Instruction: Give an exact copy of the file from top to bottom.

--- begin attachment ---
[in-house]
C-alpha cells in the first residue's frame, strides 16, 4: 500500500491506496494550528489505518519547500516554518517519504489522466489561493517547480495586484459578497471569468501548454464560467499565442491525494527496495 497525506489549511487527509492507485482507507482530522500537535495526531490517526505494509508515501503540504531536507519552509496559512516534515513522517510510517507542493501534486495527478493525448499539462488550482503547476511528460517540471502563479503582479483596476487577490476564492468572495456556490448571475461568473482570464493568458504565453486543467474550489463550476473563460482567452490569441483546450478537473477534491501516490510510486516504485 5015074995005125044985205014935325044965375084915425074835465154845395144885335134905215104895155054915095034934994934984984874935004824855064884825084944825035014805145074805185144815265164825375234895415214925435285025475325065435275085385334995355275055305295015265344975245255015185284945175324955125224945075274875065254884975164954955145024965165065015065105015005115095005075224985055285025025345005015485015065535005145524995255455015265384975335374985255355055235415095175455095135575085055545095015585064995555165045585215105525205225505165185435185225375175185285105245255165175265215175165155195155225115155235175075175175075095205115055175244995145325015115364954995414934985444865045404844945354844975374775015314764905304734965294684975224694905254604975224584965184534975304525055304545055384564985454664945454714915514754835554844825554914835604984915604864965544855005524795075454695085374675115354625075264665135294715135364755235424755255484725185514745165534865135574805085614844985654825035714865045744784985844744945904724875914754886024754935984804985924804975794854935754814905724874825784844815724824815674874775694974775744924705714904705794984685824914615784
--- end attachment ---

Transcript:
[in-house]
C-alpha cells in the first residue's frame, strides 16, 4: 500500500491506496494550528489505518519547500516554518517519504489522466489561493517547480495586484459578497471569468501548454464560467499565442491525494527496495 497525506489549511487527509492507485482507507482530522500537535495526531490517526505494509508515501503540504531536507519552509496559512516534515513522517510510517507542493501534486495527478493525448499539462488550482503547476511528460517540471502563479503582479483596476487577490476564492468572495456556490448571475461568473482570464493568458504565453486543467474550489463550476473563460482567452490569441483546450478537473477534491501516490510510486516504485 5015074995005125044985205014935325044965375084915425074835465154845395144885335134905215104895155054915095034934994934984984874935004824855064884825084944825035014805145074805185144815265164825375234895415214925435285025475325065435275085385334995355275055305295015265344975245255015185284945175324955125224945075274875065254884975164954955145024965165065015065105015005115095005075224985055285025025345005015485015065535005145524995255455015265384975335374985255355055235415095175455095135575085055545095015585064995555165045585215105525205225505165185435185225375175185285105245255165175265215175165155195155225115155235175075175175075095205115055175244995145325015115364954995414934985444865045404844945354844975374775015314764905304734965294684975224694905254604975224584965184534975304525055304545055384564985454664945454714915514754835554844825554914835604984915604864965544855005524795075454695085374675115354625075264665135294715135364755235424755255484725185514745165534865135574805085614844985654825035714865045744784985844744945904724875914754886024754935984804985924804975794854935754814905724874825784844815724824815674874775694974775744924705714904705794984685824914615784